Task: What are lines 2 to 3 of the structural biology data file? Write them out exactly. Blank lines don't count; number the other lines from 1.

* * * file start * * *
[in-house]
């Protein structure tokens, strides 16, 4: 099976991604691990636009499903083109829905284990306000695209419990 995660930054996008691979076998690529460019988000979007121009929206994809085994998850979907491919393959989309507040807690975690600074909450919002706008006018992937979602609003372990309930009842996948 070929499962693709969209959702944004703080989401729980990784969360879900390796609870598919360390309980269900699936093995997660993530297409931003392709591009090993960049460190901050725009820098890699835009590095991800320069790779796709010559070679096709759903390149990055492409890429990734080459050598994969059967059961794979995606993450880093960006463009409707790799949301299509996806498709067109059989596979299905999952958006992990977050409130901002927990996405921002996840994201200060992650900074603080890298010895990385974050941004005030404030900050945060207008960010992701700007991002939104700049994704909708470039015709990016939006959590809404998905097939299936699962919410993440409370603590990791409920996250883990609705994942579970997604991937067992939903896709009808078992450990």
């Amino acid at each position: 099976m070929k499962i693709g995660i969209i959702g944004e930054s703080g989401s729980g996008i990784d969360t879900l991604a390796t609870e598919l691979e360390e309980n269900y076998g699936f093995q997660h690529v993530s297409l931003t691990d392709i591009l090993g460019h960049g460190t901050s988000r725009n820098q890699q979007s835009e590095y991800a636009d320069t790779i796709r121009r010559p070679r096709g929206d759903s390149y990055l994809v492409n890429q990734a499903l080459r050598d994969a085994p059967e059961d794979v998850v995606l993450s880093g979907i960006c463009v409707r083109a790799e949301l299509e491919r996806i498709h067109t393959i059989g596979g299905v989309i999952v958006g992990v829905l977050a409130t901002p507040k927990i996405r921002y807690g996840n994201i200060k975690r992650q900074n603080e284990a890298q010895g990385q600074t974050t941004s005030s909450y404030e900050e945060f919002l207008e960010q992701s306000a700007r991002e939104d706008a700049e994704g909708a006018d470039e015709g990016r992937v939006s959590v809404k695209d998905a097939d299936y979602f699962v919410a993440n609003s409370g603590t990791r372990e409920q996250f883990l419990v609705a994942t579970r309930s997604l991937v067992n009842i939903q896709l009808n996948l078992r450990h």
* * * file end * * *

């Protein structure tokens, strides 16, 4: 099976991604691990636009499903083109829905284990306000695209419990 995660930054996008691979076998690529460019988000979007121009929206994809085994998850979907491919393959989309507040807690975690600074909450919002706008006018992937979602609003372990309930009842996948 070929499962693709969209959702944004703080989401729980990784969360879900390796609870598919360390309980269900699936093995997660993530297409931003392709591009090993960049460190901050725009820098890699835009590095991800320069790779796709010559070679096709759903390149990055492409890429990734080459050598994969059967059961794979995606993450880093960006463009409707790799949301299509996806498709067109059989596979299905999952958006992990977050409130901002927990996405921002996840994201200060992650900074603080890298010895990385974050941004005030404030900050945060207008960010992701700007991002939104700049994704909708470039015709990016939006959590809404998905097939299936699962919410993440409370603590990791409920996250883990609705994942579970997604991937067992939903896709009808078992450990």
């Amino acid at each position: 099976m070929k499962i693709g995660i969209i959702g944004e930054s703080g989401s729980g996008i990784d969360t879900l991604a390796t609870e598919l691979e360390e309980n269900y076998g699936f093995q997660h690529v993530s297409l931003t691990d392709i591009l090993g460019h960049g460190t901050s988000r725009n820098q890699q979007s835009e590095y991800a636009d320069t790779i796709r121009r010559p070679r096709g929206d759903s390149y990055l994809v492409n890429q990734a499903l080459r050598d994969a085994p059967e059961d794979v998850v995606l993450s880093g979907i960006c463009v409707r083109a790799e949301l299509e491919r996806i498709h067109t393959i059989g596979g299905v989309i999952v958006g992990v829905l977050a409130t901002p507040k927990i996405r921002y807690g996840n994201i200060k975690r992650q900074n603080e284990a890298q010895g990385q600074t974050t941004s005030s909450y404030e900050e945060f919002l207008e960010q992701s306000a700007r991002e939104d706008a700049e994704g909708a006018d470039e015709g990016r992937v939006s959590v809404k695209d998905a097939d299936y979602f699962v919410a993440n609003s409370g603590t990791r372990e409920q996250f883990l419990v609705a994942t579970r309930s997604l991937v067992n009842i939903q896709l009808n996948l078992r450990h």